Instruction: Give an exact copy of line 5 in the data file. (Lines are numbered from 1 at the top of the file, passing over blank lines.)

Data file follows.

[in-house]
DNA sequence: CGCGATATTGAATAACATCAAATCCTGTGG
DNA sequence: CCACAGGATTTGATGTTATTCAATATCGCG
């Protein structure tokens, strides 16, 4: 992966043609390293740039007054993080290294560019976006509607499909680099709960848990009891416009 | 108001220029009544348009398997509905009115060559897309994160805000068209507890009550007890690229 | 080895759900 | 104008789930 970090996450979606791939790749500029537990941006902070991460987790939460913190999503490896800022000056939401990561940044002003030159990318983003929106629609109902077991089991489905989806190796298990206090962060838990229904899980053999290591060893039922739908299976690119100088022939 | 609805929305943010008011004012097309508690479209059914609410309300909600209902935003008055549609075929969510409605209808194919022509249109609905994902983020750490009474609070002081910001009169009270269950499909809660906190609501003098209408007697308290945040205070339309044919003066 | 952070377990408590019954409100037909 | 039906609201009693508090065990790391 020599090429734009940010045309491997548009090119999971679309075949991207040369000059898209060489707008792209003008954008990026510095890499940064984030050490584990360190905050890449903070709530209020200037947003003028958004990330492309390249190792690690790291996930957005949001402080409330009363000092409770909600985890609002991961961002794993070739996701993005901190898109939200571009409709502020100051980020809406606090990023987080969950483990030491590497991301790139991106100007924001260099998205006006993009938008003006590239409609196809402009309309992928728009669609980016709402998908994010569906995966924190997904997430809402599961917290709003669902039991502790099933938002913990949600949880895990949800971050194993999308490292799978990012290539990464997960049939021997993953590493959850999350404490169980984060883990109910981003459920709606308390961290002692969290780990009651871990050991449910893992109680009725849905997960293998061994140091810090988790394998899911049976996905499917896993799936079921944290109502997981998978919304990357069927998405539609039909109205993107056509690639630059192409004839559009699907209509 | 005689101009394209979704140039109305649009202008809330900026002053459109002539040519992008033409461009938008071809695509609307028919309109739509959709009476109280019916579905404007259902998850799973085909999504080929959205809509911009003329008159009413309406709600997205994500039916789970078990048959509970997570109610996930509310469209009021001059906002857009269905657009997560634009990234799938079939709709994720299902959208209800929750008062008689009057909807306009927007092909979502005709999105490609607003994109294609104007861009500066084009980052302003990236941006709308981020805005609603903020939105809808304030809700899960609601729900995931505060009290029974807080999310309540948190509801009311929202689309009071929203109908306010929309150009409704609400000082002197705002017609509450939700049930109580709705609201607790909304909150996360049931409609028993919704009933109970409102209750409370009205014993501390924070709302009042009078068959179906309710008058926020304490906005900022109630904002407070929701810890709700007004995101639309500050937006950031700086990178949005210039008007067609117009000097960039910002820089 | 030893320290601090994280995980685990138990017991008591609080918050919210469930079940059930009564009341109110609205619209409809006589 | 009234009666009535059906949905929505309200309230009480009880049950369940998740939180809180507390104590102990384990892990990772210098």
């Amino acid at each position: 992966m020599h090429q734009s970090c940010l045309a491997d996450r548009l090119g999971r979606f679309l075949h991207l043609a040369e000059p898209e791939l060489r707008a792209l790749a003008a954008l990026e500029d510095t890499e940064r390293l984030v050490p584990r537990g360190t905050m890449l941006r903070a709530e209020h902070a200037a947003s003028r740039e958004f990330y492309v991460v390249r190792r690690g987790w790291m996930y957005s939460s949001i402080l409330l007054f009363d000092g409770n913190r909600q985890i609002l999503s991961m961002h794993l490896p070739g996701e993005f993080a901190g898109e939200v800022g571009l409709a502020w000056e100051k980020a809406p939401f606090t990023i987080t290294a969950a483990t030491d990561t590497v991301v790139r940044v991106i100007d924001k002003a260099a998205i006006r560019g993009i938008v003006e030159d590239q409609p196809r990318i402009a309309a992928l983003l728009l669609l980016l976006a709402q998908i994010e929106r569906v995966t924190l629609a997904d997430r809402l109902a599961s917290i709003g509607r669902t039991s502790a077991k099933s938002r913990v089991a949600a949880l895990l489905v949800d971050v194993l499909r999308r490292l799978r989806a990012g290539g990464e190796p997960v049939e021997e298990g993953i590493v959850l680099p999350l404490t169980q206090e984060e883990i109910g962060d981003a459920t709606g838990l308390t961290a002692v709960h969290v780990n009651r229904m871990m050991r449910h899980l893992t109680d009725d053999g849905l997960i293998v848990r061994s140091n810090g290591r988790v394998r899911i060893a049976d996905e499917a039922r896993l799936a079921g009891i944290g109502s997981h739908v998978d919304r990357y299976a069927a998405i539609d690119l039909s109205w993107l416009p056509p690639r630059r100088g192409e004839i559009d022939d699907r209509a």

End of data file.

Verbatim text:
């Amino acid at each position: 992966m020599h090429q734009s970090c940010l045309a491997d996450r548009l090119g999971r979606f679309l075949h991207l043609a040369e000059p898209e791939l060489r707008a792209l790749a003008a954008l990026e500029d510095t890499e940064r390293l984030v050490p584990r537990g360190t905050m890449l941006r903070a709530e209020h902070a200037a947003s003028r740039e958004f990330y492309v991460v390249r190792r690690g987790w790291m996930y957005s939460s949001i402080l409330l007054f009363d000092g409770n913190r909600q985890i609002l999503s991961m961002h794993l490896p070739g996701e993005f993080a901190g898109e939200v800022g571009l409709a502020w000056e100051k980020a809406p939401f606090t990023i987080t290294a969950a483990t030491d990561t590497v991301v790139r940044v991106i100007d924001k002003a260099a998205i006006r560019g993009i938008v003006e030159d590239q409609p196809r990318i402009a309309a992928l983003l728009l669609l980016l976006a709402q998908i994010e929106r569906v995966t924190l629609a997904d997430r809402l109902a599961s917290i709003g509607r669902t039991s502790a077991k099933s938002r913990v089991a949600a949880l895990l489905v949800d971050v194993l499909r999308r490292l799978r989806a990012g290539g990464e190796p997960v049939e021997e298990g993953i590493v959850l680099p999350l404490t169980q206090e984060e883990i109910g962060d981003a459920t709606g838990l308390t961290a002692v709960h969290v780990n009651r229904m871990m050991r449910h899980l893992t109680d009725d053999g849905l997960i293998v848990r061994s140091n810090g290591r988790v394998r899911i060893a049976d996905e499917a039922r896993l799936a079921g009891i944290g109502s997981h739908v998978d919304r990357y299976a069927a998405i539609d690119l039909s109205w993107l416009p056509p690639r630059r100088g192409e004839i559009d022939d699907r209509a």